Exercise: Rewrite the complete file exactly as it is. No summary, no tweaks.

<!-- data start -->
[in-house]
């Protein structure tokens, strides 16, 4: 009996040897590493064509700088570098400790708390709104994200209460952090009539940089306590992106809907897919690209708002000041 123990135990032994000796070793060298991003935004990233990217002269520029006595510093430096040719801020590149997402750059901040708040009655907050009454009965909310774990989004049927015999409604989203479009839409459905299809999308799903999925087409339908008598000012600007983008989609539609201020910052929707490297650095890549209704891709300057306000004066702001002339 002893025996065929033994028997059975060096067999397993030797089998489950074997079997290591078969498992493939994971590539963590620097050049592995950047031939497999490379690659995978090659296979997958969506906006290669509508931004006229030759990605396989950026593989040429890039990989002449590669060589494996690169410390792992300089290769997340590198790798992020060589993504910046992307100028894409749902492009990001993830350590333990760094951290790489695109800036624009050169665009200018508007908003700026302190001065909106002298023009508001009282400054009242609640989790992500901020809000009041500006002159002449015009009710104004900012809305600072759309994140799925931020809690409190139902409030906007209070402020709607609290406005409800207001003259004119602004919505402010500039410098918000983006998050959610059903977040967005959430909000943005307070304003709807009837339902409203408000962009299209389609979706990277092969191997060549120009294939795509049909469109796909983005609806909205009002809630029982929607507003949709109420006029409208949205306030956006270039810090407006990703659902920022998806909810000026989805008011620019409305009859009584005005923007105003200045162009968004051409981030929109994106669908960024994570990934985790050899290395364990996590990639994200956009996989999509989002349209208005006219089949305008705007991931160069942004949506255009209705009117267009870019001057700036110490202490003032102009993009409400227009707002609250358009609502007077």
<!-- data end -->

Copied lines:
[in-house]
């Protein structure tokens, strides 16, 4: 009996040897590493064509700088570098400790708390709104994200209460952090009539940089306590992106809907897919690209708002000041 123990135990032994000796070793060298991003935004990233990217002269520029006595510093430096040719801020590149997402750059901040708040009655907050009454009965909310774990989004049927015999409604989203479009839409459905299809999308799903999925087409339908008598000012600007983008989609539609201020910052929707490297650095890549209704891709300057306000004066702001002339 002893025996065929033994028997059975060096067999397993030797089998489950074997079997290591078969498992493939994971590539963590620097050049592995950047031939497999490379690659995978090659296979997958969506906006290669509508931004006229030759990605396989950026593989040429890039990989002449590669060589494996690169410390792992300089290769997340590198790798992020060589993504910046992307100028894409749902492009990001993830350590333990760094951290790489695109800036624009050169665009200018508007908003700026302190001065909106002298023009508001009282400054009242609640989790992500901020809000009041500006002159002449015009009710104004900012809305600072759309994140799925931020809690409190139902409030906007209070402020709607609290406005409800207001003259004119602004919505402010500039410098918000983006998050959610059903977040967005959430909000943005307070304003709807009837339902409203408000962009299209389609979706990277092969191997060549120009294939795509049909469109796909983005609806909205009002809630029982929607507003949709109420006029409208949205306030956006270039810090407006990703659902920022998806909810000026989805008011620019409305009859009584005005923007105003200045162009968004051409981030929109994106669908960024994570990934985790050899290395364990996590990639994200956009996989999509989002349209208005006219089949305008705007991931160069942004949506255009209705009117267009870019001057700036110490202490003032102009993009409400227009707002609250358009609502007077």